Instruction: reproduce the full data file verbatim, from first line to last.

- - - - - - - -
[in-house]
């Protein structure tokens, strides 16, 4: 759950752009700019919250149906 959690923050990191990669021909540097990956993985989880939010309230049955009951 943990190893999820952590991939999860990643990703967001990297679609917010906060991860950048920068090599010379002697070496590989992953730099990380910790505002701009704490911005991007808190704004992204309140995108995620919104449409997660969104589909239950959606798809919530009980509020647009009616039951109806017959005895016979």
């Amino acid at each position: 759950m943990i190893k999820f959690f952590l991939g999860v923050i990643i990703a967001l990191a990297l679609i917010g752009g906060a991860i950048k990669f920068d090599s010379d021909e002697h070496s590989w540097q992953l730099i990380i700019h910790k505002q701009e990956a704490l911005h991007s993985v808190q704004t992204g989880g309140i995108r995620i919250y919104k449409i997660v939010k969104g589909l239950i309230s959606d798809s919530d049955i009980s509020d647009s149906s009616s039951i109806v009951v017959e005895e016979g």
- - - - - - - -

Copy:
[in-house]
């Protein structure tokens, strides 16, 4: 759950752009700019919250149906 959690923050990191990669021909540097990956993985989880939010309230049955009951 943990190893999820952590991939999860990643990703967001990297679609917010906060991860950048920068090599010379002697070496590989992953730099990380910790505002701009704490911005991007808190704004992204309140995108995620919104449409997660969104589909239950959606798809919530009980509020647009009616039951109806017959005895016979």
């Amino acid at each position: 759950m943990i190893k999820f959690f952590l991939g999860v923050i990643i990703a967001l990191a990297l679609i917010g752009g906060a991860i950048k990669f920068d090599s010379d021909e002697h070496s590989w540097q992953l730099i990380i700019h910790k505002q701009e990956a704490l911005h991007s993985v808190q704004t992204g989880g309140i995108r995620i919250y919104k449409i997660v939010k969104g589909l239950i309230s959606d798809s919530d049955i009980s509020d647009s149906s009616s039951i109806v009951v017959e005895e016979g």